Hook, line, and sinfully good for a fishing game. That is the saying, right?
I’m not a big fan of fishing. It’s messy, it’s dull and it’s a lot of work. That’s where Fishing Superstars comes in: It’s a surprisingly complex and exciting fishing simulator, and if’s not quite like being there, that’s probably a good thing.
Fishing Superstars leaps out at you right from the start like the giant swordfish plastered across its opening screen, with the title spelled out in bold, bright letters and loud, boisterous music that makes you want to dance first and fish later. Touch the screen and you’ll be dropped into the game proper, where you’ll select either a male or female character, each with slightly different starting stats.. and then it’s time to hit it!
Your “career” begins at Wapo River, a tranquil body of water with a diverse range of aquatic life. Here, you’ll learn the basics of the game, from casting them out to reeling them in, without having to worry much about losing bait (and time) to strong currents and stubborn fish who really don’t want to end up in your collection. You can experiment with bait and lures, get comfortable with the mechanics of the game, add a few fish to your own personal aquarium and poke around at this and that to figure out how it all works.
The level of detail, at least to the eye of a non-fisherman, is impressive. More than a dozen different types of bait can be purchased, ten different types of fishing poles are up for grabs and you can outfit your avatar with a wide range of personal equipment, from a basic sun visor to high-end shoes, gloves and more. And their effect isn’t purely cosmetic; each one adds to your character’s strength, coordination, agility and/or luck, which impacts your performance in the game. These skills can also be trained, allowing the truly dedicated Bob Izumi wannabes out there to mold themselves into seriously extreme anglers.
Alas, there’s no such thing as a free lunch, and that’s as true in Fishing Superstars as it is everywhere else in the world. Equipment, training and everything else costs gold, energy, “stars,” or some combination thereof. Energy, which also determines how long you can fish before you need a break, replenishes at a slow but steady rate, while gold and stars are available for real-money purchases. Fortunately, gold is also fairly easy to come by simply by playing the game – the fresh fish market is very lucrative – and stars don’t really become an issue until later on, and even then remain largely optional.
As you might expect, Fishing Superstars is a relatively physical game. You’ll flick your phone to cast, give it a sharp jerk to set the hook and work the reel with your right thumb or finger, while your left handles the angle of the pole. It’s all very intuitive, although it’s pretty easy to unintentionally cast out your line if you move your phone the wrong way at the wrong time. The system for rating casts, which run from “normal” through “good,” “excellent” and “perfect,” seems a bit random, but it doesn’t appear to have any notable impact on gameplay, and at the end of the day I’m just happy that I haven’t yet fired my phone through a wall.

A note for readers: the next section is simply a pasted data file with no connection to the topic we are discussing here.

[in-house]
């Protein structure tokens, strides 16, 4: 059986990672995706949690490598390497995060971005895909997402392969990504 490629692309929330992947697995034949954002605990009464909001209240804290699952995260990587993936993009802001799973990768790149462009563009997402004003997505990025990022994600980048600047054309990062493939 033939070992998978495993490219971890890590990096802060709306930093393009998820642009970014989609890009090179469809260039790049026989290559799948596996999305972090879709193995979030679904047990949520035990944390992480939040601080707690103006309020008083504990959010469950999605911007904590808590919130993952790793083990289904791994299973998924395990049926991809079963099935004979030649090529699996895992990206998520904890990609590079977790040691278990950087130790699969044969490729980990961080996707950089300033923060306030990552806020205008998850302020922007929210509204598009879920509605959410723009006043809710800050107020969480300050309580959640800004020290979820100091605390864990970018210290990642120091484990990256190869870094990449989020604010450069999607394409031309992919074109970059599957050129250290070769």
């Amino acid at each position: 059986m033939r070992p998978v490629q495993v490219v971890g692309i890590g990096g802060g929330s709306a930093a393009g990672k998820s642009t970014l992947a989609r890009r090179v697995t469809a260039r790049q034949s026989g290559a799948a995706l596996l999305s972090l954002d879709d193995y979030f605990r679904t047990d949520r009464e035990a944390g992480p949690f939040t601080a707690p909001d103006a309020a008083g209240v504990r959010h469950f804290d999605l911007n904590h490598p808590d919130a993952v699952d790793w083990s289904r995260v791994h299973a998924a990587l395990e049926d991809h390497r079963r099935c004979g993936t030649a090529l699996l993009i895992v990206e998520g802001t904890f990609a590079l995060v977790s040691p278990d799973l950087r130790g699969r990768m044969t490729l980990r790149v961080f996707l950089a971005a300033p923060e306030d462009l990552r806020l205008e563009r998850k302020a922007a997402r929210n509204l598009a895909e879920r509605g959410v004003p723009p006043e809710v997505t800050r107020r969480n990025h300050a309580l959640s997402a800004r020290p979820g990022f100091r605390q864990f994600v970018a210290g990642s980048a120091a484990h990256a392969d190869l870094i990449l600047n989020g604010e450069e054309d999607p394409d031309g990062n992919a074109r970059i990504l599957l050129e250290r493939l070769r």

Aside from the character models, which are rather bizarrely proportioned, the game does a fantastic job of rendering its various backdrops and of course the fish themselves, and the sound effects are nothing short of excellent. Crickets, birds of all sorts and the soothing rush of water come together in a remarkably relaxing and even realistic soundscape – until the moment a fish strikes, at which point the soundtrack busts open and it’s like you’re trying to reel it in with the Miami Sound Machine cutting loose beside you on the dock. I don’t think catching a four-inch ricefish has ever been such an intently and enthusiastically celebratory occasion.
Once you’ve unlocked the more challenging locations, you’ll notice that the fish become dramatically stronger and tougher, and vary their tactics considerably as they fight your efforts to land them. They’ll charge out, go limp, dive deep and work side to side, and it can be quite a job keep them on the line. As ridiculous as it sounds, I fought a salmon in Riffle Valley for what felt like ten solid minutes and it was an absolute blast, and incredibly rewarding when I finally brought him in. I actually had to get up and stretch my arms when it was finally over, and that’s when I knew I had a keeper on my hands. (The game, not the fish – although I kept the fish too.)
If you actively dislike fishing, there’s nothing in Fishing Superstars that’s going to change your world view.With that said, there’s a lot of fun to be had, and enough variety and complexity to keep it interesting for a long time – even for us non-anglers.